Sunday 29 July 2012

Vacation Day 1 - St John's Newfoundland

After a long day yesterday and a very short sleep last night we finally landed in St John's at 8:10 Newfoundland time. That gave us a a good chunk of the day to explore before heading back to the airport at 3 to catch our 5 o'clock flight to Saint Pierre.

Trouble was that we were on about only 3 to 4 hours sleep after a stressful day and were running on empty. First off we had to eat as we decided not to buy breakfast on the plane. We walked along Water Street and found a 24 hour a day restaurant, Talamh an Eisc.
 My goal when I'm away is to eat as local as possible, so I can fully explore the culture and flavours of the places I visit. When I saw the breakfast menu, I knew this was a good place to start and ordered the Newfoundlander breakfast which consisted of Touton, molasses baked beans (they were not as good as my grandmothers who was from NFLD), 2 eggs, fried bologna and hash browns.

What is a Touton?
Well, it's a traditional Newfoundland dish made by frying bread dough in butter of pork fat. It was quite good. I have to learn how to make these at home! It has been a long time since I have had fried bologna, and quite enjoyed it.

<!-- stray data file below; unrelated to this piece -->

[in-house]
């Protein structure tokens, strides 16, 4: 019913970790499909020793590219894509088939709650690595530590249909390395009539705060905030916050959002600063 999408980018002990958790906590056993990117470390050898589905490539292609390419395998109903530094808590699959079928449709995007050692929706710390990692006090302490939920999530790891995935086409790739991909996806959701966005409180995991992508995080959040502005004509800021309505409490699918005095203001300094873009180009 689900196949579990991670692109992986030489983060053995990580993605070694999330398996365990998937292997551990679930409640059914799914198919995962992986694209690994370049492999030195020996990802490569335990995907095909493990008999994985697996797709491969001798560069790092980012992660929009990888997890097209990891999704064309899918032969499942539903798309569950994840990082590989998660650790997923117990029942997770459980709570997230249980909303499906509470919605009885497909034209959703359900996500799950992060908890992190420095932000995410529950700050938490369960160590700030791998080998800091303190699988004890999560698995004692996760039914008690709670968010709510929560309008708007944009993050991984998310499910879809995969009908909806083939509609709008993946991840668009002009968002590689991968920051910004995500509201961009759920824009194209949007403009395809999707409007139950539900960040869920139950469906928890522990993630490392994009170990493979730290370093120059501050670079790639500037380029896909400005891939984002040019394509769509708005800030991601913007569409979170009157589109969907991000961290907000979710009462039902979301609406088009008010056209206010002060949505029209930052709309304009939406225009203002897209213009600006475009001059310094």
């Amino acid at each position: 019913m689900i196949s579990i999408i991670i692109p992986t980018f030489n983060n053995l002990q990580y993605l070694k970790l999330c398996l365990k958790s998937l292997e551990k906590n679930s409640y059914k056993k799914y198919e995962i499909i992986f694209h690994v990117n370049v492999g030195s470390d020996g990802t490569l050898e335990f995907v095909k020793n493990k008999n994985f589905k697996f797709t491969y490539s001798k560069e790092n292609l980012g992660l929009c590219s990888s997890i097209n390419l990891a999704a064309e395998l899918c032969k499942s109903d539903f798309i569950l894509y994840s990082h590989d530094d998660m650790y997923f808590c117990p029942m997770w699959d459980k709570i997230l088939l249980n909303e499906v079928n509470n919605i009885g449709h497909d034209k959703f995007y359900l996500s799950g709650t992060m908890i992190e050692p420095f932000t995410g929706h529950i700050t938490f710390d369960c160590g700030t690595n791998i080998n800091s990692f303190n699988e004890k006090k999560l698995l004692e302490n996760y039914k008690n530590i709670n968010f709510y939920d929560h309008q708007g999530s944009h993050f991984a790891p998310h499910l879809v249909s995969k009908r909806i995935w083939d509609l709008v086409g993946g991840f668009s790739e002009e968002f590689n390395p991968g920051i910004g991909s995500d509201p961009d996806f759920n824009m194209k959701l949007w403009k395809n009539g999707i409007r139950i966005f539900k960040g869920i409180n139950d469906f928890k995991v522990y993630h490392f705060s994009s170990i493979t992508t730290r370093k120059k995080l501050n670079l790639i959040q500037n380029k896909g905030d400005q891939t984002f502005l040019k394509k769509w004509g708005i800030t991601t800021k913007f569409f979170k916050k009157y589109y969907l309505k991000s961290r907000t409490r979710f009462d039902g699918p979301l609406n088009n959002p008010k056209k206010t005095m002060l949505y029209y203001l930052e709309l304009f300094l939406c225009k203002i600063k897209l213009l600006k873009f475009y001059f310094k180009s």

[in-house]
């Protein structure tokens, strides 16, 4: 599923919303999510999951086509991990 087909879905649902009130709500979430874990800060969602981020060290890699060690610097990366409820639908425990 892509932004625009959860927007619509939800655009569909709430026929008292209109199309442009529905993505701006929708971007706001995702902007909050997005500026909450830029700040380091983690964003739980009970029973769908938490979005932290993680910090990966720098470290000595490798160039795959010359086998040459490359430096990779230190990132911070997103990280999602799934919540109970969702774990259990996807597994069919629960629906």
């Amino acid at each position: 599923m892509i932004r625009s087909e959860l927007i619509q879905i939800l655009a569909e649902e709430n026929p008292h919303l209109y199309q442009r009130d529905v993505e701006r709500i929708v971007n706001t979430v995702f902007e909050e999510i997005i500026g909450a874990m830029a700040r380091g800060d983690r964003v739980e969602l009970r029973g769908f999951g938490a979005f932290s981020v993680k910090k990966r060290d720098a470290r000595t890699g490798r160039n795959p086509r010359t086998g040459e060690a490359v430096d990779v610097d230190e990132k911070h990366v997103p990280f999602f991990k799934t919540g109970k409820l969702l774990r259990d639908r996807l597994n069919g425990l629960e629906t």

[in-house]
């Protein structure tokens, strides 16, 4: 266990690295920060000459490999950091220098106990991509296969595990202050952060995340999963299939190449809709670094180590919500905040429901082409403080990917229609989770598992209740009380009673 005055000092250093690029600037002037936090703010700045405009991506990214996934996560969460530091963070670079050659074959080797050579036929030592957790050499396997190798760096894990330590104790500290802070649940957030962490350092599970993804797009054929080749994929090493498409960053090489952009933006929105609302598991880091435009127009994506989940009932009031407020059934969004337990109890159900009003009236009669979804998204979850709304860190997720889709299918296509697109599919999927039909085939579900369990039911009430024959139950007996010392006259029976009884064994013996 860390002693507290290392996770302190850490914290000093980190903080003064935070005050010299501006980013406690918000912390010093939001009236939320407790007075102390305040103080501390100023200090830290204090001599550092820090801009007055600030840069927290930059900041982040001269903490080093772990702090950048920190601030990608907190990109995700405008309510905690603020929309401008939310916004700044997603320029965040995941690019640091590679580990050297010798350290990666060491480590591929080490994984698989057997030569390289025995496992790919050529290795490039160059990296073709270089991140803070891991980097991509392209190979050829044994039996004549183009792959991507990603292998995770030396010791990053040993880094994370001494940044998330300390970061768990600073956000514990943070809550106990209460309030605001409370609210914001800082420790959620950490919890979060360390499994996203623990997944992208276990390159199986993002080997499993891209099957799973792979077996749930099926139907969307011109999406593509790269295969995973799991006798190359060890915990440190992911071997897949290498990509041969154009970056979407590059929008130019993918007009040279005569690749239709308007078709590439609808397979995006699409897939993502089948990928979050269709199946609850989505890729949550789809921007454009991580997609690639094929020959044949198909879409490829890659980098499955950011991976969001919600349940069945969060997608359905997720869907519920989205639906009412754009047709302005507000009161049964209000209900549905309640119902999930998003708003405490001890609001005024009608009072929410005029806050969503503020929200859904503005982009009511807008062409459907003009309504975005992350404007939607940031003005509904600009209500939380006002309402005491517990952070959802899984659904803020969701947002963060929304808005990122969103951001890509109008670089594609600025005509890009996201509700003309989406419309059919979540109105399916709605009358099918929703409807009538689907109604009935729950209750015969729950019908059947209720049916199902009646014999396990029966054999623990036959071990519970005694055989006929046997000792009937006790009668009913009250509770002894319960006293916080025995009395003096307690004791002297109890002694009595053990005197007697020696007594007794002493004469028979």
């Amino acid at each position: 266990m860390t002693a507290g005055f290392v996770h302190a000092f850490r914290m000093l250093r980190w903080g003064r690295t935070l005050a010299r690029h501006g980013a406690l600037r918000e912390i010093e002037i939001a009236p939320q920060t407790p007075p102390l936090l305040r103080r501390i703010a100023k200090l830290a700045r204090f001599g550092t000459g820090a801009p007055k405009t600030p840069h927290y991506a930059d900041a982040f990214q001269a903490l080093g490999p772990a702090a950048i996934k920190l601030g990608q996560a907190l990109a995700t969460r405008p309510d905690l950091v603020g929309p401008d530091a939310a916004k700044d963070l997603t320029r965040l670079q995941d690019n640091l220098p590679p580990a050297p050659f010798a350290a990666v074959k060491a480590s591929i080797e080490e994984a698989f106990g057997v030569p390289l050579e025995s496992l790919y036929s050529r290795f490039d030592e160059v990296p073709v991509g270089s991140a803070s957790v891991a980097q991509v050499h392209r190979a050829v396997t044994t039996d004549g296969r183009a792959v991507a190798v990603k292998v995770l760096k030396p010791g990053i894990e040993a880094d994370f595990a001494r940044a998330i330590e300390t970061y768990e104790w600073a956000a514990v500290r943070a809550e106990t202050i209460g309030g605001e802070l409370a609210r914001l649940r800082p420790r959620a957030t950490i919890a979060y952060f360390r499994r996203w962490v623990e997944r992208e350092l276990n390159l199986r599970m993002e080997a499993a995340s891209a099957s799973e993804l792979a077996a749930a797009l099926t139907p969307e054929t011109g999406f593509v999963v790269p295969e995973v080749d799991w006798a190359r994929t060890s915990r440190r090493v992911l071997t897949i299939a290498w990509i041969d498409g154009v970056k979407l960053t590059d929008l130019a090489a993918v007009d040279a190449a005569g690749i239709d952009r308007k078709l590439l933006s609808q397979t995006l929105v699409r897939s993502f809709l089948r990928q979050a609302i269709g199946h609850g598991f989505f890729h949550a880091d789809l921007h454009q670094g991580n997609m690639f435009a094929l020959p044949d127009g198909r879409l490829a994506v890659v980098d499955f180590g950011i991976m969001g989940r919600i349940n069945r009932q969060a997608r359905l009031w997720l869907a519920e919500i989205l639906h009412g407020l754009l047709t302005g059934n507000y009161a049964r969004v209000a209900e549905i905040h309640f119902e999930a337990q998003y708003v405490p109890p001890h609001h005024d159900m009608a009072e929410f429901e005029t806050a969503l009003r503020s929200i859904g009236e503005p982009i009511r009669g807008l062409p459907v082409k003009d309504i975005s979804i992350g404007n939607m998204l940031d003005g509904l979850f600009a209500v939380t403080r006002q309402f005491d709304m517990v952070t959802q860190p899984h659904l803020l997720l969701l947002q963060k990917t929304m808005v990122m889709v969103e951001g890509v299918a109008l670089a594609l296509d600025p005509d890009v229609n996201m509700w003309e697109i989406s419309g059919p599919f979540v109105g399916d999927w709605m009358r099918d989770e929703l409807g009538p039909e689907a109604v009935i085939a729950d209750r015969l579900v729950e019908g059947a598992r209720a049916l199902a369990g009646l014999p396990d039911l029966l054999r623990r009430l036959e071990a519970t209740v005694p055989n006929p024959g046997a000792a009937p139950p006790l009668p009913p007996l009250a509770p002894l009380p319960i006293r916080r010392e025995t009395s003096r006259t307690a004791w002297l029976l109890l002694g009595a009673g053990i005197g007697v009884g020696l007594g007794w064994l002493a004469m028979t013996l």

We both loved our breakfast and headed out with a plan to find a tour of the harbour, so there would be no walking involved. No tours were available. We also could not find a shuttle tour to take us around town, so instead with started with a slow stroll around town wharf.

 After that we headed up to the lower part of town. We weren't too much into climbing hills. We'll do all that when we are back later in the week.
Yes, the last shot is of a brewpub. Yes we stopped in and yes, I will be doing a separate a post on our visit.

There is so much to see here. We will be very busy when we return. It was time to grab a bite to eat and then head to the airport. Again, it was a local and very traditional dish and I'll be doing that in my next post

1 comment:

John Mutford said...

St. John's is quite possibly my favourite city in Canada (and was my home for 7 years). I hope she treats you well.

As for toutons, if you can make bread you can make toutons. It was a way to not waste the leftover dough when there wasn't quite enough left for another loaf. Basically that's it, only then you fry it. Traditionally it's done in pork fat.